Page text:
NM Wire in Conduit?

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Old 10-23-07, 08:48 PM
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NM Wire in Conduit?

I have a single story house with good attic and crawl space access. I currently have an interior wall in the house open for remodeling. I'd like to drill a hole in the top plate and the bottom plate of the wall, and then run a 3/4" conduit between the two for future use. Am I allowed to run NM cable in this conduit, and if necessary, how would I do the conduit fill calculations?
 
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Old 10-23-07, 09:30 PM
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Yes that is perfectly acceptable although you should seal the pipe with fire caulking to prevent the spread of smoke or fire.
While you have it open, why not put in a larger conduit?
(3/4" is not going to hold much).
You might also want to put one in for low voltage.

National Electrical Code 2005
Chapter 9-Tables-Note 9-"A multiconductor cable of two or more conductors shall be treated as a single conductor for calculating percentage conduit fill area. For cables that have elliptical cross sections, the cross-sectional area calculation shall be based on using the major diameter of the ellipse as a circle diameter."

One piece of romex is going to limit you to 40% fill.
For 3/4" Schedule 40 PVC, that is 0.203 square inches.

As you can see, legally you can't fit much in a 3/4". Go for
1 1/2" or 2 ".
 
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Old 10-23-07, 09:53 PM
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The reason I'm thinking of 3/4" conduit is that it has about a 1" outer diameter, and I really don't want to drill holes bigger than that in 2x4 top and bottom plates. I'll probably go with a couple of sections of 3/4" conduit, rather than larger diameter conduit. The low voltage one is a good idea too, thanks.
 
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Old 10-24-07, 07:42 AM
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As you can see from the above, NM in conduit is very inefficient. It simply takes up too much space.

You can install the conduit, with a juncion box in attic and basement.

When the time comes to use this conduit, simply transition from NM to individual THHN conductors at the junction boxes. Rather more efficient that threading the entire circuits length of NM through the conduit.

-Jon
 
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Old 10-24-07, 07:57 AM
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Another option would be to drill 2 or so holes in the top and bottom plate, and run a rope or pull string through. Tie it off in the attic and basement. With the pull string there, you'll be easily able to pull through a few NM wires without any problem - and without worrying about derating, etc.

Even with insulation in the wall, it's pretty easy to pull through wire if you already have a pull cord. (but being an interior wall, it will likely be easier without insulation).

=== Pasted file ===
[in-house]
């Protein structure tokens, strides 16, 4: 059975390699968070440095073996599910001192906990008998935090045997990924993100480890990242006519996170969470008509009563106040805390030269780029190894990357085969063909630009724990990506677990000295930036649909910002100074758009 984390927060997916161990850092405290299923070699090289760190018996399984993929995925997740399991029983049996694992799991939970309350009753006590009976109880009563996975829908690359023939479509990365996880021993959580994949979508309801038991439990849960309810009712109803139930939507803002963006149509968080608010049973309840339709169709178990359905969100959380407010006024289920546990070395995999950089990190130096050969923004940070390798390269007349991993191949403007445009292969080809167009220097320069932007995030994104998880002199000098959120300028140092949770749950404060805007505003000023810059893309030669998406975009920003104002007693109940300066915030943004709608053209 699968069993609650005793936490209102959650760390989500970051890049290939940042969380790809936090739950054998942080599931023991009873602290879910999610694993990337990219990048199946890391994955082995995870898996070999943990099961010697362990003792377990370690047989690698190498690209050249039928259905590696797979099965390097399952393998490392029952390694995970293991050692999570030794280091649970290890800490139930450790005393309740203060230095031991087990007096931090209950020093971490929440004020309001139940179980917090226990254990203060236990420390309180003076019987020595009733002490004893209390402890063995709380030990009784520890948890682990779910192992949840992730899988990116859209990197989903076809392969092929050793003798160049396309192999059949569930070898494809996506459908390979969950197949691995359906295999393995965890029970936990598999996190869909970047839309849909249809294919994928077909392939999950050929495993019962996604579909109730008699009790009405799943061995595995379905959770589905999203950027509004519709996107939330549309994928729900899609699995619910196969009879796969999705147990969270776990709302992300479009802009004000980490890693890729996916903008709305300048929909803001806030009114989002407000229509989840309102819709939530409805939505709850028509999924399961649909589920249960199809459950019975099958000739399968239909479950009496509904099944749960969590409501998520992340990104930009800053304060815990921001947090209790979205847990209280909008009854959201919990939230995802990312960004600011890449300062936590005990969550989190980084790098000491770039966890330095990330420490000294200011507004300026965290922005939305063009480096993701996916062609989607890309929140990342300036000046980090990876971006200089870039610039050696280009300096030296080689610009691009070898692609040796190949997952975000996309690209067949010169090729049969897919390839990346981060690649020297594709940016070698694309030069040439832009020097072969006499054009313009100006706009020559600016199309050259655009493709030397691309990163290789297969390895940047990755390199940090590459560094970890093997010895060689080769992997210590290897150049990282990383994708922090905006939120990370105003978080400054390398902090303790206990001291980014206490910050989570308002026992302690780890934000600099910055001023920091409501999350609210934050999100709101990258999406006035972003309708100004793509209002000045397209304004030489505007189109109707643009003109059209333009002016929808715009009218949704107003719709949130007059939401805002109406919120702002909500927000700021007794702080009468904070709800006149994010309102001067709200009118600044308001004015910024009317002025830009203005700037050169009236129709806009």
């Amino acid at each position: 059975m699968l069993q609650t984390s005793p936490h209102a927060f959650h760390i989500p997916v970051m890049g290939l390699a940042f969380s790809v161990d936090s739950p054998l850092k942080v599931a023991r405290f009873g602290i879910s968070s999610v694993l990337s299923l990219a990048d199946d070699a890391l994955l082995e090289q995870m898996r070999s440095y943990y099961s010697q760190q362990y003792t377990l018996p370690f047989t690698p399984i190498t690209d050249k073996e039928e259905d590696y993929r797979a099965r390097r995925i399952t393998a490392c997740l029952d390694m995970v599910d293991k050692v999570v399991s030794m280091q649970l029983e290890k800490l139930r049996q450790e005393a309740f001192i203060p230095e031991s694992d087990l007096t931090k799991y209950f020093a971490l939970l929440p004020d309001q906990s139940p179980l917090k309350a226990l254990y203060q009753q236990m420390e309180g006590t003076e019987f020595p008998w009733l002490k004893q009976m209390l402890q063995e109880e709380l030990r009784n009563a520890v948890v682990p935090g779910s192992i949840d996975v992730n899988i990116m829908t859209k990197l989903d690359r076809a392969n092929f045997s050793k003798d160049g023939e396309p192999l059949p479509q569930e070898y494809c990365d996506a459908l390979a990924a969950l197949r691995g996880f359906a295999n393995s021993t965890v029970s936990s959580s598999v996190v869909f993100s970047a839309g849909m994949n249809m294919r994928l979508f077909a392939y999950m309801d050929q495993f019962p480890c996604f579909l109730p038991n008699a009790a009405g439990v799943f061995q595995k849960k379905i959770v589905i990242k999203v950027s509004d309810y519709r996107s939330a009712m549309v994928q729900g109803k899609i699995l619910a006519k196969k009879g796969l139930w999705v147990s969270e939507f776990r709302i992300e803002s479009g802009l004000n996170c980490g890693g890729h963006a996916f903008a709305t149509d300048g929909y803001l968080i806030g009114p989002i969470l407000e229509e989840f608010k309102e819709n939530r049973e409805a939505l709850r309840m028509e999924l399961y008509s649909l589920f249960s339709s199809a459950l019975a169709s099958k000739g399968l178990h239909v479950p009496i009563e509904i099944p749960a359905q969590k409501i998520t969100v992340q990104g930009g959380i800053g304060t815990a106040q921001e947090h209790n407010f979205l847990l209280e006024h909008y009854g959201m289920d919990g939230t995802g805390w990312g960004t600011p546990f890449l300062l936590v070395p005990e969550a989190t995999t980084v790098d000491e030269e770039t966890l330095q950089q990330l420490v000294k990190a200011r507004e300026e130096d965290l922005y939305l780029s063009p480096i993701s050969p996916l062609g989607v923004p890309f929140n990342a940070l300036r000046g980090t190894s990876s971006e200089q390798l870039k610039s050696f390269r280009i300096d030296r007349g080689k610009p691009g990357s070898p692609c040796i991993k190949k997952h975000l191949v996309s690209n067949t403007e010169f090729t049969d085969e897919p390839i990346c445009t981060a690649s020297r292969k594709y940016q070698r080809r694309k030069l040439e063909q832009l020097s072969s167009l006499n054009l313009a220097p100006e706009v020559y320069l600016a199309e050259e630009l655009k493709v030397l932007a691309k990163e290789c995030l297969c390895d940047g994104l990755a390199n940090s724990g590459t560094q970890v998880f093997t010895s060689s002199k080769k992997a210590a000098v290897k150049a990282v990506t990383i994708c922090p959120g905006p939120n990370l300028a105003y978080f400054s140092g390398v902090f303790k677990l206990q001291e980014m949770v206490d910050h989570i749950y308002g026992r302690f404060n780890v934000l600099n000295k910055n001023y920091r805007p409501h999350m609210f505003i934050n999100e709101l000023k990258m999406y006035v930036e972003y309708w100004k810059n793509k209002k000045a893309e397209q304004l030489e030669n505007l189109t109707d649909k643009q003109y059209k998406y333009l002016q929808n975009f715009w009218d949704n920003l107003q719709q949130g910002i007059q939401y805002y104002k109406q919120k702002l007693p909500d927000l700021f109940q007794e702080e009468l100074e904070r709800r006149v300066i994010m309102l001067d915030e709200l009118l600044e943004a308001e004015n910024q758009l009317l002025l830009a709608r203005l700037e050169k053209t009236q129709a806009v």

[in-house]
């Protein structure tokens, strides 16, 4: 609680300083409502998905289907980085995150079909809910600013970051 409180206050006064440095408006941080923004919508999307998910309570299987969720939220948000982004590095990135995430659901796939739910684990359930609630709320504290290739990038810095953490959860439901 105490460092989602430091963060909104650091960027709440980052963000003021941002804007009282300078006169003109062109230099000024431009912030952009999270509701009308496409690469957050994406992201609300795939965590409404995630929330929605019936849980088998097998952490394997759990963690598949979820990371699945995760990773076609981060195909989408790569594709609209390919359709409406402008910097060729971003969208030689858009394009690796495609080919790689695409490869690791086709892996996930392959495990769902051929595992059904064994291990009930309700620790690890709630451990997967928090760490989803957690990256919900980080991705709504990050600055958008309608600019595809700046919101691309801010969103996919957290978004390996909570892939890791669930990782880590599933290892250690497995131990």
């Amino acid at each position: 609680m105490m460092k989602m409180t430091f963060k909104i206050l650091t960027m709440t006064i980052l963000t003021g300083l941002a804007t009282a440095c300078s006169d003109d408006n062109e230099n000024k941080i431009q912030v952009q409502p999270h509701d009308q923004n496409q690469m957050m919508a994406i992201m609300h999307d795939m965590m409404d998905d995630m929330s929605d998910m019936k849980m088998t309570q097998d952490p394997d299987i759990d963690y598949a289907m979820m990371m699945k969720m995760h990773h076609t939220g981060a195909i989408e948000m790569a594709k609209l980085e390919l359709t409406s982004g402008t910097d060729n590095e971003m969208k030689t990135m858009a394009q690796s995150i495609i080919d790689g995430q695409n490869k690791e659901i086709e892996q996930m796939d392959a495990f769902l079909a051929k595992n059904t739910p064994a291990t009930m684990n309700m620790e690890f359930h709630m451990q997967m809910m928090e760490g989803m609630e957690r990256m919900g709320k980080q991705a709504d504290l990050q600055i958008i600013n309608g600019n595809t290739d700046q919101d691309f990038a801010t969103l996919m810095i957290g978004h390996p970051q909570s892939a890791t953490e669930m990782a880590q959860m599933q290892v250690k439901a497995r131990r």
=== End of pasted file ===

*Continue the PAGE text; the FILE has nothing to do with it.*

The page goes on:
Just my 2 cents.
 
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Old 10-24-07, 08:14 AM
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Originally Posted by biking_brian View Post
The reason I'm thinking of 3/4" conduit is that it has about a 1" outer diameter, and I really don't want to drill holes bigger than that in 2x4 top and bottom plates. ..
Guess you never saw what the plumbers do. A vent stack is commonly 1-2/2" and half the time they don't even bother with a centered hole drilled with a hole saw. If you stop and visualize your force vectors you will see there is very little reason to worry. What I would suggest is anti-nail plates to prevent nails into the conduit.
 
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Old 10-24-07, 09:43 AM
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Originally Posted by ray2047 View Post
Guess you never saw what the plumbers do. A vent stack is commonly 1-2/2" and half the time they don't even bother with a centered hole drilled with a hole saw. If you stop and visualize your force vectors you will see there is very little reason to worry. What I would suggest is anti-nail plates to prevent nails into the conduit.
Interesting that you bring that up about plumbers and the vent stack because I was thinking the same thing in the back of my mind. My current "wet wall" between the kitchen in the bathroom is the depth of two 2x4's, so the hole for the vent stack is clearly structurally sound. I'm getting the sink relocated to a wall that is the depth of one 2x4, so that was getting me thinking about the plumber drilling a 1-1/2" vent hole in a 2x4. I'm an engineer in my day job so I agree with you about the force vectors, but there's a part of me that gets concerned about the irreversibility of drilling holes in the structure of the house.
 
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